By Mary Ann Ebner
Those who love the world through the table these days can easily find staples such as masa corn flour, fish sauce and tahini at local stores. What began as makeshift selections in many communities — corner shelves of Asian spices, assorted German cookies and pricy Italian pasta — have expanded to aisles flush with global ingredients.
From the looks of some home kitchens, it’s plain to see influences of world travel, long-distance assignments and neighbors who share traditional cuisine transported from Mexico, China and Pakistan. My family lived for a time on a suburban street resembling the parade of nations. At neighborhood gatherings I came away with insider tips for Chinese dumplings and tamales as well as an appreciation for Texas culture and the new religion of brisket.
The exchanges made me a more adventurous cook, but the benefits didn’t end there. Food sparked introductions, and we grew more connected as we passed samosas. It reinforced my belief that food helps establish beginnings while allowing a touchstone to the past.
Leonora Burton of The Country Goose in Cold Spring brought her own tastes from Wales to the Hudson Valley, but she caters to a wide range of preferences.
“Marmite is definitely a fun thing to sell,” Burton says. “We have a ton of Brits living in the area and they come in for this, but I make the Americans smell it and it makes them throw up.”
In addition to the thick and sticky Marmite, which is made from yeast extract, The Country Goose sells HP sauce, another favorite condiment among Brits that never seems to go out of style. Burton says a number of customers give their Indian meals a good kick with the vast amount of Madras curry powder.
All the international tastes she encounters are “incredible,” Burton says. “We sell a lot of lemon garlic finishing sauce, wasabi ginger sauce and, of course, the British baked beans.”
Burton says she has hooked many Americans on PG Tips tea. She also introduces tastes through gift baskets, tucking everything from Yorkshire Gold tea to Swedish lingonberry sauce into deliveries, the latter of which she says people then come looking for. “I’ve also had people say ‘Oh, I’m going to make it myself,’ but you can’t make it,” she says. “The berries have to be picked in Sweden at midnight in the land of the midnight sun.”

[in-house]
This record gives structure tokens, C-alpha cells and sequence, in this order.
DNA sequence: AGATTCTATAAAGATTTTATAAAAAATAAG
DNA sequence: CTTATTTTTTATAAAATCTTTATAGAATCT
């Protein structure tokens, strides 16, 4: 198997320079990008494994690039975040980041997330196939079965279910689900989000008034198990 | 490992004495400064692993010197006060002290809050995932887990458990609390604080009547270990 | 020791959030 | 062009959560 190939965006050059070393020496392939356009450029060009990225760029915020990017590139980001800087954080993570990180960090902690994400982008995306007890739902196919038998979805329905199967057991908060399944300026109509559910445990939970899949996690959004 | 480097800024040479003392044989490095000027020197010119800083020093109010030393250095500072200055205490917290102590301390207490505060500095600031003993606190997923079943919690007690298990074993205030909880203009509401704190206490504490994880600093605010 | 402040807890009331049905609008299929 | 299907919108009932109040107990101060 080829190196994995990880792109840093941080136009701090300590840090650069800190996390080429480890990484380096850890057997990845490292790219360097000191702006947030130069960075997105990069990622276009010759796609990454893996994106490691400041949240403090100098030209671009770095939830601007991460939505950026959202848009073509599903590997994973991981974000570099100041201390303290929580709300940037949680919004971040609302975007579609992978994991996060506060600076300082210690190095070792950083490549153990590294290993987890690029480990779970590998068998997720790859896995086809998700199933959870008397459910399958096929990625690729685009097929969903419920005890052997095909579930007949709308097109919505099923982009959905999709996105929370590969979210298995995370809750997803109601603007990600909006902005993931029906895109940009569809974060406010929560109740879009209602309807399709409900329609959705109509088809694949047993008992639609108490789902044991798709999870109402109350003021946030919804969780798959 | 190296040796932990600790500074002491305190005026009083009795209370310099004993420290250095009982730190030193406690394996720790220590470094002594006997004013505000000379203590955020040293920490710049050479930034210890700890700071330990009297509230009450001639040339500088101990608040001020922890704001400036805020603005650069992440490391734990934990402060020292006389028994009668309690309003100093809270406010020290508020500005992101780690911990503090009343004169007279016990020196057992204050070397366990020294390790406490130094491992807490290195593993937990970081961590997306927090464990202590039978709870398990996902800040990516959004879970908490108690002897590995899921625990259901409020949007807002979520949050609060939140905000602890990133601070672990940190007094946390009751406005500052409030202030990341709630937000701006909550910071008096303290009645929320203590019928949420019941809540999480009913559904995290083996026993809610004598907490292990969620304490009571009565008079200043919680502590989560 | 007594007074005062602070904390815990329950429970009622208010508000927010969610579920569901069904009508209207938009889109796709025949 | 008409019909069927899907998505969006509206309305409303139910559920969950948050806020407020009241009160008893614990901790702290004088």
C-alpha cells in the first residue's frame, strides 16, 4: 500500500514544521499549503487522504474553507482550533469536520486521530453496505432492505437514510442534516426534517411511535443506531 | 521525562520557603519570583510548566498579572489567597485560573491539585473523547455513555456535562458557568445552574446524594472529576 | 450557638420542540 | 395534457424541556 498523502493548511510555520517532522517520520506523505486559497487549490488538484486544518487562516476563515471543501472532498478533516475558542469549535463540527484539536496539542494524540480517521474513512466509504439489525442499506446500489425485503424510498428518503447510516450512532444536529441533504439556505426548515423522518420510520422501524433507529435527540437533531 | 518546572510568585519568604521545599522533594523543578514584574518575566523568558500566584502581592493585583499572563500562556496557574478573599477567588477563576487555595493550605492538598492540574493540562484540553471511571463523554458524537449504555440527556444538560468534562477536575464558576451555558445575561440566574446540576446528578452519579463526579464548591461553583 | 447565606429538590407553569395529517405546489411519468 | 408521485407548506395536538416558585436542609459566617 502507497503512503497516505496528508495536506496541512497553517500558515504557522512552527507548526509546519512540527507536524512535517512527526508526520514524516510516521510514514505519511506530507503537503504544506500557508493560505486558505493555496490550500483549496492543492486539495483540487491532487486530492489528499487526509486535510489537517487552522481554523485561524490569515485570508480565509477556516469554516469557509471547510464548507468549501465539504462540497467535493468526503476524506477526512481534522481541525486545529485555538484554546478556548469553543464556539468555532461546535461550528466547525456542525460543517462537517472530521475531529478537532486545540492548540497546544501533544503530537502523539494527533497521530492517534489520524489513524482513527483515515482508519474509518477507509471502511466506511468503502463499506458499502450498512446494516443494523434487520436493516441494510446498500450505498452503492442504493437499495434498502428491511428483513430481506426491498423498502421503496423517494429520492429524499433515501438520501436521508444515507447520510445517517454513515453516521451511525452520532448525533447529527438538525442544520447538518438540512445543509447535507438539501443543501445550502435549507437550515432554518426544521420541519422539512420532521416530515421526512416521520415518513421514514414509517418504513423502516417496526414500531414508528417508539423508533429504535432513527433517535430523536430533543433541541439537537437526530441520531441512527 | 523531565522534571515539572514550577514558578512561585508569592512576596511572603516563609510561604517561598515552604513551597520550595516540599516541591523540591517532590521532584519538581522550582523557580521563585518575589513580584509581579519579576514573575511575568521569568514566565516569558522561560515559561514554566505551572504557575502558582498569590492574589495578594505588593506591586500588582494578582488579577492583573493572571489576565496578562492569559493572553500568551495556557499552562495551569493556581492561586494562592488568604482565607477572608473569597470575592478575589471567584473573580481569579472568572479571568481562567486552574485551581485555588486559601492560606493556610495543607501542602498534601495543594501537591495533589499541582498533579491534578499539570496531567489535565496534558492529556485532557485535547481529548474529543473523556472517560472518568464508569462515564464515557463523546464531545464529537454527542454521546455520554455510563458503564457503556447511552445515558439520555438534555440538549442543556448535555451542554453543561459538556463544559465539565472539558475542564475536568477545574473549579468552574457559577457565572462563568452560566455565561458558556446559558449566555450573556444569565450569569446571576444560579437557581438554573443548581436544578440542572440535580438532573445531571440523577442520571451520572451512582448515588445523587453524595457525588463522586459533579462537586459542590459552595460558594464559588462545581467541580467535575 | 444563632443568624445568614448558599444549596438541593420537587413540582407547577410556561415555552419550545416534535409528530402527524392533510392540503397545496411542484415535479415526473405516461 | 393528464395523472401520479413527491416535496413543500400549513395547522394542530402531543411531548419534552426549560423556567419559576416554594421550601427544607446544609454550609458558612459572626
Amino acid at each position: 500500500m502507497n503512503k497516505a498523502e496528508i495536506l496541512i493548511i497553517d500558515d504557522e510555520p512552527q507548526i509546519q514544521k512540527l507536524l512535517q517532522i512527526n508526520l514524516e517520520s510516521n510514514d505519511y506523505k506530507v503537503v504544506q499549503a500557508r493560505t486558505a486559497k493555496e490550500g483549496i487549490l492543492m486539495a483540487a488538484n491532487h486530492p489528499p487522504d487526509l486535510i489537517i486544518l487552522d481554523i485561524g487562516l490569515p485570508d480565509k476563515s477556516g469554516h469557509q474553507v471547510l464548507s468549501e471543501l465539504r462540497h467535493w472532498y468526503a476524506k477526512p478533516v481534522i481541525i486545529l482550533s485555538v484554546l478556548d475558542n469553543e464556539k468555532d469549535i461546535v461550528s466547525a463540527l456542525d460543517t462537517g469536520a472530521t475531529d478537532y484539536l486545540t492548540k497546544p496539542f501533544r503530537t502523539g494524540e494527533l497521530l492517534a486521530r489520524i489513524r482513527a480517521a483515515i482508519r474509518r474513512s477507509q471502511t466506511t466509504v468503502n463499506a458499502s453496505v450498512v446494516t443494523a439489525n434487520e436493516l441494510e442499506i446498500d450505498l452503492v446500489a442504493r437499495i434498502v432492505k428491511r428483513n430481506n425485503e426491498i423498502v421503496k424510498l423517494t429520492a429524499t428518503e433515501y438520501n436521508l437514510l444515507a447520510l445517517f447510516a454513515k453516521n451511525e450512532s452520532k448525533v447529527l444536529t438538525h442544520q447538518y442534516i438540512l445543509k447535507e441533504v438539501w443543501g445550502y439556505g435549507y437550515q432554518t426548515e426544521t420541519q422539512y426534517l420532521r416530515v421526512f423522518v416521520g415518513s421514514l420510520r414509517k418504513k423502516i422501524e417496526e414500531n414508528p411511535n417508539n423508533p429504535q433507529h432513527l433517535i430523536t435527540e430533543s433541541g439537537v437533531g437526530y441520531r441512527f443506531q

The mention of bright red lingonberries takes me back to my own Swedish connection — not a trip to IKEA but living in Sweden as an undergraduate. Lingonberries were impossible to miss as Swedes served them with meat as well as paper-thin pancakes. I learned to make moose meatballs and the recipe recalled here originated with my host family.
It may be impossible to round up fresh lingonberries outside a Swedish forest, but the tart red berries prepared with sugar and mixed into a jam are available at supermarkets. Burton carries 10-ounce jars.
“We try to help people get what they can’t live without,” she says.
Serves 4 to 6
1 pound ground meat
1 large onion, minced
2 tablespoons butter
3 cups bread crumbles
2 cups milk
salt and pepper
1 teaspoon butter
2 tablespoons flour
1 cup broth
½ cup cream
Sauté onions in butter. Combine ground meat (diced mushrooms work as a substitute), onions, eggs and bread crumbles soaked in cream. Season with salt and pepper. Shape mixture into balls and fry in butter/oil mixture until crisp. Set meatballs aside. Beat flour into pan drippings. Add broth and stir. Raise heat and gradually add cream. Stir and cook 5 to 8 minutes. Serve meatballs with brown sauce and lingonberries.